VulvodyniaEn Español (Spanish Version)
Vulvodynia is chronic pain or discomfort in the vulva, which are external female genitalia (often called the “lips of the vagina”). The vulva includes the labia, clitoris, and vaginal opening.
© 2008 Nucleus Medical Art, Inc.
A risk factor is something that increases your chance of getting a disease or condition.
The following factors are thought to increase the risk of vulvodynia:
Symptoms of vulvodynia may include:
- Pain of the vulva, which may come and go
- Burning of the vulva
- Stinging of the vulva
- Irritation of the vulva
- Rawness of the vulva
Your doctor will ask about your symptoms and medical history, and perform a physical exam. Tests may include:
- Pelvic exam
- Tests to check for bacteria and/or yeast
- Magnified exam, using a colposcope—visual examination of the vulva and vagina using a lighted magnifying instrument
- Biopsy—removal of a sample of tissue for testing
Talk with your doctor about the best treatment plan for you. Treatment options include:
Topical anesthetics (eg, lidocaine, xylocaine), estrogen creams, and corticosteroid creams can be used to help manage pain. Sometimes injections of steroid into the skin (combined with local anesthetic) may be used.
In addition, there is some evidence that tricyclic antidepressant medications (eg, amitriptyline, nortriptyline, and desipramine) can relieve pain and irritation. Other medications such as Neurontin, Cymbalta, and Lyrica are sometimes tried.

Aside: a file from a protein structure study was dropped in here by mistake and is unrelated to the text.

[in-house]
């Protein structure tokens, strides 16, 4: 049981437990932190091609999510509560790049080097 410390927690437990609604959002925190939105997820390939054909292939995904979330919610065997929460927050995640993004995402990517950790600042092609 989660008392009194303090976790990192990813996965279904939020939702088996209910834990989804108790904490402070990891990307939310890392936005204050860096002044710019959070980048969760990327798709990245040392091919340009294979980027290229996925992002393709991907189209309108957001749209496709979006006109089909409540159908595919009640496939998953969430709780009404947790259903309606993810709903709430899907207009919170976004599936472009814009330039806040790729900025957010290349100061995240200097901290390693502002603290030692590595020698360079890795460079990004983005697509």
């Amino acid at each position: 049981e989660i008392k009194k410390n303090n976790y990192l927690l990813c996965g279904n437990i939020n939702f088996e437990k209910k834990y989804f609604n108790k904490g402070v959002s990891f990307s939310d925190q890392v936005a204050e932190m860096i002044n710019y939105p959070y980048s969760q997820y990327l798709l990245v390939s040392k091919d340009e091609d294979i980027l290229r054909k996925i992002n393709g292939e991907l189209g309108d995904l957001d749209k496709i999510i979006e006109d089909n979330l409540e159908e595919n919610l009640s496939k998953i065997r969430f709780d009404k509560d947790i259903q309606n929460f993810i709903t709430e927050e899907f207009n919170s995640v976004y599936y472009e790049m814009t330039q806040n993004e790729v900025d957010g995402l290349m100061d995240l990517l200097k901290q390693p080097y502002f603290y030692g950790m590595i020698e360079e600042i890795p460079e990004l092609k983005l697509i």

Physical therapy to help you strengthen and relax your pelvic muscles can ease muscle spasms. This requires a physiotherapist with special training and interest in pelvic floor physiotherapy.
Interferon injections, laser treatments, and surgery have also been suggested for the treatment of vulvodynia.
American College of Obstetricians and Gynecologists
National Vulvodynia Association
National Women's Health Information Center
New York Center for Vulvovaginal Pain
Canadian Women's Health Network
Society of Obstetricians and Gynaecologists of Canada
About vulvodynia. National Vulvodynia Association website. Available at: http://www.nva.org/about_vulvodynia/what_is_vulvodynia.html. Accessed April 20, 2007.
Vulvodynia. American Academy of Family Physicians website. Available at: http://familydoctor.org/367.xml. Accessed April 20, 2007.
Vulvodynia. National Institute of Child Health & Human Development website. Available at: http://www.nichd.nih.gov/health/topics/Vulvodynia.cfm. Accessed April 20, 2007.
Last reviewed April 2008 by Ganson Purcell Jr., MD, FACOG, FACPE
Please be aware that this information is provided to supplement the care provided by your physician. It is neither intended nor implied to be a substitute for professional medical advice. CALL YOUR HEALTHCARE PROVIDER IMMEDIATELY IF YOU THINK YOU MAY HAVE A MEDICAL EMERGENCY. Always seek the advice of your physician or other qualified health provider prior to starting any new treatment or with any questions you may have regarding a medical condition.
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